The Great Red Sedge is the largest caddis or sedge fly that hatches in the British Isles. These are flies of lakes and slow-flowing rivers, and they hatch on summer afternoons and evenings. In Ireland in particular the common name Murragh is used more often than Great Red Sedge.
The larva makes its case from plant material, which it fashions into a spiral tube. After pupating, the adult emerges and heads for land, where it rests among the stones and low bushes.
A size 12 G&H sedge is a very effective imitation, and is best dragged across the surface just as darkness is descending.
A good place to try is beside a reed bed or other dense emergent vegetation. This tactic often brings to the surface trout that are mainly cannibal, and so a strong leader is recommended.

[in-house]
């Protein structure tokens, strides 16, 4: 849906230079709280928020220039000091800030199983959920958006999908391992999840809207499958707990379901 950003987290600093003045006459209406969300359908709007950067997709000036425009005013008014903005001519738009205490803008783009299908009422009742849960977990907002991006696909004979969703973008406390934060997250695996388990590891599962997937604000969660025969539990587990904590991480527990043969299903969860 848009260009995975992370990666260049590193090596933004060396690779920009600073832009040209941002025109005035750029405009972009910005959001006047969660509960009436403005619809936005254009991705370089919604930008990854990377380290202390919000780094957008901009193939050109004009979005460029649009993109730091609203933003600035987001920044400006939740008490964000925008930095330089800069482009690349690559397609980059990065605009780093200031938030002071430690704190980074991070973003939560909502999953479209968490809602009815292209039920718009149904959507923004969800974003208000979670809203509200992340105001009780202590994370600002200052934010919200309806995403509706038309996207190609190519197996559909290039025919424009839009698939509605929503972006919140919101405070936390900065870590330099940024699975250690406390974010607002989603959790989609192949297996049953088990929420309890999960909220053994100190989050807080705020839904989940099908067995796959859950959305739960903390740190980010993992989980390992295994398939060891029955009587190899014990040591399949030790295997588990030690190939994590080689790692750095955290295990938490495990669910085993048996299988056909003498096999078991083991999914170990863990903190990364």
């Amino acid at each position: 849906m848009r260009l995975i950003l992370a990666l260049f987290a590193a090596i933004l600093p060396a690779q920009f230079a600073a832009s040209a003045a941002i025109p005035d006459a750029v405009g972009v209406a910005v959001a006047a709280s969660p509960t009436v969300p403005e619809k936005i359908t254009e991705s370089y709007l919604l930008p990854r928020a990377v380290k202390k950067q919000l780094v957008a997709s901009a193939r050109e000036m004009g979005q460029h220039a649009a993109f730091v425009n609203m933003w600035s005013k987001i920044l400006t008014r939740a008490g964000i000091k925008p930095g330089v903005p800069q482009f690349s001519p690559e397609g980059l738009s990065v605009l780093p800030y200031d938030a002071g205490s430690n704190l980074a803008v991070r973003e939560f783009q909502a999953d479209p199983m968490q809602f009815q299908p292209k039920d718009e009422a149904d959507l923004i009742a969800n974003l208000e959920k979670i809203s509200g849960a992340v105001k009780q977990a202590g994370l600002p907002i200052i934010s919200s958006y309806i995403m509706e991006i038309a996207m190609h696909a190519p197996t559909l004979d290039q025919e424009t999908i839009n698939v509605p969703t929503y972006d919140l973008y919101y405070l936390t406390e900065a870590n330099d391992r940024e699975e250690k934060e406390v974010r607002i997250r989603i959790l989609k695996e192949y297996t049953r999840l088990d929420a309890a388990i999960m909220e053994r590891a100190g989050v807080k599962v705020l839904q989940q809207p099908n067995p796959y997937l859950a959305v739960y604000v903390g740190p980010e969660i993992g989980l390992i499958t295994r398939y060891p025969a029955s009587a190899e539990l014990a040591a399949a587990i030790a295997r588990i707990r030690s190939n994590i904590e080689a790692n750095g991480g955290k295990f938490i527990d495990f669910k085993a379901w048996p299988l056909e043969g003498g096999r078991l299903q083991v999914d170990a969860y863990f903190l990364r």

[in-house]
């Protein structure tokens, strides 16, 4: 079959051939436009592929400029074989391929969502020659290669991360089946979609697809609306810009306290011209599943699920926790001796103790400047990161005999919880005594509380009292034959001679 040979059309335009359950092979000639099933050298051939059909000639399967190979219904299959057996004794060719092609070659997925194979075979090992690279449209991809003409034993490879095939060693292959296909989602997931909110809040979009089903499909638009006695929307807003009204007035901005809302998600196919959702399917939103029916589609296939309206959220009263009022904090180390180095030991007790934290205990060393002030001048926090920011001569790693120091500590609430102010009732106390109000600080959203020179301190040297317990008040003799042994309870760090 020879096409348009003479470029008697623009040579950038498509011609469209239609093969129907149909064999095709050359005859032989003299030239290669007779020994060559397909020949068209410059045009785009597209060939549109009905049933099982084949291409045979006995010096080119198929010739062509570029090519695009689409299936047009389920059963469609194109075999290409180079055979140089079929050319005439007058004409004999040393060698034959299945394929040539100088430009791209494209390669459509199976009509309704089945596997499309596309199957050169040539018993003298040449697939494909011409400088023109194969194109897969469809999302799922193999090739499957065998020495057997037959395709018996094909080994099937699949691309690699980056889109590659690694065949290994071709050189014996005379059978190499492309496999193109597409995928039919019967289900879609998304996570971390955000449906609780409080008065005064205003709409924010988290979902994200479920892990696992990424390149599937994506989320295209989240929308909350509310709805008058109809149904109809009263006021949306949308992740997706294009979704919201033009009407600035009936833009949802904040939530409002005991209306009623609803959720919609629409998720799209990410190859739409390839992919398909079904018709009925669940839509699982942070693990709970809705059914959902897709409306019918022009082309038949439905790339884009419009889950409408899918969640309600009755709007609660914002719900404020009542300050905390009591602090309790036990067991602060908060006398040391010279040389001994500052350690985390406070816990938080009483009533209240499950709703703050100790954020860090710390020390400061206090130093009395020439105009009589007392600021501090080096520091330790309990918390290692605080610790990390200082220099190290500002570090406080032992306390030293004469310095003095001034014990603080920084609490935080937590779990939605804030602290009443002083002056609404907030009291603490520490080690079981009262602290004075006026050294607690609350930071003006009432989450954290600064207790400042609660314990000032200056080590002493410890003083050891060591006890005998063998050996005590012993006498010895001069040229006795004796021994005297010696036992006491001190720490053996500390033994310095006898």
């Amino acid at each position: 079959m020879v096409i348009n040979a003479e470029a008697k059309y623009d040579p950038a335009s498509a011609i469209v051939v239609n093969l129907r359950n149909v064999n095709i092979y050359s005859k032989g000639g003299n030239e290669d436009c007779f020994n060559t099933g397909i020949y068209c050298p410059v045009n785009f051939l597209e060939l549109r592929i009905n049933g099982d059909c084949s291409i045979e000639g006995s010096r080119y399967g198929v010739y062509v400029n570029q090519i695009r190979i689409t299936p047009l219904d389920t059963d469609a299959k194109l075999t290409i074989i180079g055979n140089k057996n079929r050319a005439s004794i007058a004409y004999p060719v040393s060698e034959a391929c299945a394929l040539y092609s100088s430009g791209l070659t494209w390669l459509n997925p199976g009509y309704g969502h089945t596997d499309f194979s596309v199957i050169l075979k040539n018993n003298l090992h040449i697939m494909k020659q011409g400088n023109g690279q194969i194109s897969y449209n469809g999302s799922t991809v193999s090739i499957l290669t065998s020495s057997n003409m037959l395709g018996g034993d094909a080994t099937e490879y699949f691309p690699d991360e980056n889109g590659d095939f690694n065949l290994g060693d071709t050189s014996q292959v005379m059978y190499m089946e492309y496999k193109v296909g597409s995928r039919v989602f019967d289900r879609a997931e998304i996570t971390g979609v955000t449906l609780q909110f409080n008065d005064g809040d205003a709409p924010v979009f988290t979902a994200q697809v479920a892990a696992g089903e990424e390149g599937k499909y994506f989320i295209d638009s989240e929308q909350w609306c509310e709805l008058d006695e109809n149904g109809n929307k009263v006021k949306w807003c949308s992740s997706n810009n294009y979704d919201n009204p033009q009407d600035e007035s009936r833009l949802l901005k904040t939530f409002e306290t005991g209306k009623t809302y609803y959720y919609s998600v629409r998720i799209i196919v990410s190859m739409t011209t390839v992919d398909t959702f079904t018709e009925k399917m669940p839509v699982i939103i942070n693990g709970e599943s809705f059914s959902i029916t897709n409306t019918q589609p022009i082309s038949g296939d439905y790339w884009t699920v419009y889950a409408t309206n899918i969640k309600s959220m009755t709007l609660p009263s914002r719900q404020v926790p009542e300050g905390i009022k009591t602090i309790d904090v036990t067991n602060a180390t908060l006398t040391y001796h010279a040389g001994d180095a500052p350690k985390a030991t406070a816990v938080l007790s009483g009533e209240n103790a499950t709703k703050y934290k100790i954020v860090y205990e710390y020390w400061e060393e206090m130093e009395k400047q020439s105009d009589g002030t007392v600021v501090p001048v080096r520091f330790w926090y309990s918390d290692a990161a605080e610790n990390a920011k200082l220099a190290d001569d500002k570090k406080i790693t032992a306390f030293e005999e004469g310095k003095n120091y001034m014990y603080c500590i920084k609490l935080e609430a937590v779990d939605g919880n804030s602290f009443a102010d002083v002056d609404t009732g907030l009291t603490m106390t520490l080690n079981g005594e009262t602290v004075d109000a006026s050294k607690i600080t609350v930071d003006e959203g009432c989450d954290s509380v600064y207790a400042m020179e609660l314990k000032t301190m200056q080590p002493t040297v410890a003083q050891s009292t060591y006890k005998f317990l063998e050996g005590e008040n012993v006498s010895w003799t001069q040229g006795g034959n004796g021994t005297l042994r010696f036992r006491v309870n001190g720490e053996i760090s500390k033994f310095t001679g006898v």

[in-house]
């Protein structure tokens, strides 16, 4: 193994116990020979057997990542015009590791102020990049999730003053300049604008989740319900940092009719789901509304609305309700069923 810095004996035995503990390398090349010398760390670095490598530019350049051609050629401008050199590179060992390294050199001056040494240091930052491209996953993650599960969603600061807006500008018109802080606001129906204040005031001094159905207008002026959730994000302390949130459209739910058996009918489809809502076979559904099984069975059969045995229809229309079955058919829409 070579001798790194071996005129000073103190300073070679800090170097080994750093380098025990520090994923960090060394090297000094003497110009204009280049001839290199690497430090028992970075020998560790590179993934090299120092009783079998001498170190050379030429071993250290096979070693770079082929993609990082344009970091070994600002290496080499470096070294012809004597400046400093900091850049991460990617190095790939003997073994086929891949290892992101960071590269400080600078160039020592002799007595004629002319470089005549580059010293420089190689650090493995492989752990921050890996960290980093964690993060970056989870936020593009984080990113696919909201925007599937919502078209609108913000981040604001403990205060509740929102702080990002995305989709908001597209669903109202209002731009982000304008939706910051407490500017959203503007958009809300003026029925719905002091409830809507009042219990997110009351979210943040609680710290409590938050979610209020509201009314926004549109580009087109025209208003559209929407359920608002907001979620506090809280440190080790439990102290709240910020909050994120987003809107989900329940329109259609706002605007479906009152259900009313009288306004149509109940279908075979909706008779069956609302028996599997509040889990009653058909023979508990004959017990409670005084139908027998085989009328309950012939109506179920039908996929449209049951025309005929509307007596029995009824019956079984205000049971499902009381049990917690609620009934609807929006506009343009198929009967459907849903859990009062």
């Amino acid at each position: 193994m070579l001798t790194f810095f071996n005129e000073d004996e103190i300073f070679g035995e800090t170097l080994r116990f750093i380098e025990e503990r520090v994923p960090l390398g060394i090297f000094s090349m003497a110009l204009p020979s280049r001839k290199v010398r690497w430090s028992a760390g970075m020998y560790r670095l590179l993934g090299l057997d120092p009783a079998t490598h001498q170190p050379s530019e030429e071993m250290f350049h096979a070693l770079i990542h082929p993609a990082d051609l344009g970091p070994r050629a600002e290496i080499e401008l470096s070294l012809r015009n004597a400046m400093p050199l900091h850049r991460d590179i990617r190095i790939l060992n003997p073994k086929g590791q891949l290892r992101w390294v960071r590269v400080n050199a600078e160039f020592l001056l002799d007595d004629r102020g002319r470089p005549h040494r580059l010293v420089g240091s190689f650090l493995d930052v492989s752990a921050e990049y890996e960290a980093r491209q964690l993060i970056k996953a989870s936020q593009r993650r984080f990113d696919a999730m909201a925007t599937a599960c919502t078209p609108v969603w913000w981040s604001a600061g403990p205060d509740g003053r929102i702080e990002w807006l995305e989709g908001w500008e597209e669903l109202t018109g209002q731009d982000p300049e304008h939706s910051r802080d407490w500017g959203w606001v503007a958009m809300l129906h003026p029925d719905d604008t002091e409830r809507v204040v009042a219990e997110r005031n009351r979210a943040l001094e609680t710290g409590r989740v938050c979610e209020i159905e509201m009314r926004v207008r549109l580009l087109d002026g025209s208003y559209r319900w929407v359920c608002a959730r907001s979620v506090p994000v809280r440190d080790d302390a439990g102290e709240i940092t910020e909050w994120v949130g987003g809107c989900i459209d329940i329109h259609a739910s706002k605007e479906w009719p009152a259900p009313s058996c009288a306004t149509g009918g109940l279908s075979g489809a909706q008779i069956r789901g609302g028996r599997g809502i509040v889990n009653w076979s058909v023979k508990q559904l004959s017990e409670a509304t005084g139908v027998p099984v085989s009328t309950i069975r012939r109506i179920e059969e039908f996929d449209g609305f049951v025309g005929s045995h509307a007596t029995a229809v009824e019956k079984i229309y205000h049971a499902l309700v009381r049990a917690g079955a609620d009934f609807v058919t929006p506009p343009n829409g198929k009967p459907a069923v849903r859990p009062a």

O'Reilly, Pat. (1997; 8th reprint 2010) Matching the Hatch. Shrewsbury: Quiller Publishing.
Barnard, P & Ross, E. (2007) A Guide to the adult caddisflies or sedge flies (Trichoptera). Taunton: Field Studies Council.
Wallace, I. (2006) Simple Key to Caddis Larvae. Taunton: Field Studies Council.
Wallace, I.D., Wallace, B., & Philipson, G.M. (2003) Keys to the Case-bearing Caddis Larvae of Britain and Ireland. Ambleside: Freshwater Biological Association.
Macan, T.T. (1973) A Key to the Adults of the British Trichoptera. Ambleside: Freshwater Biological Association.
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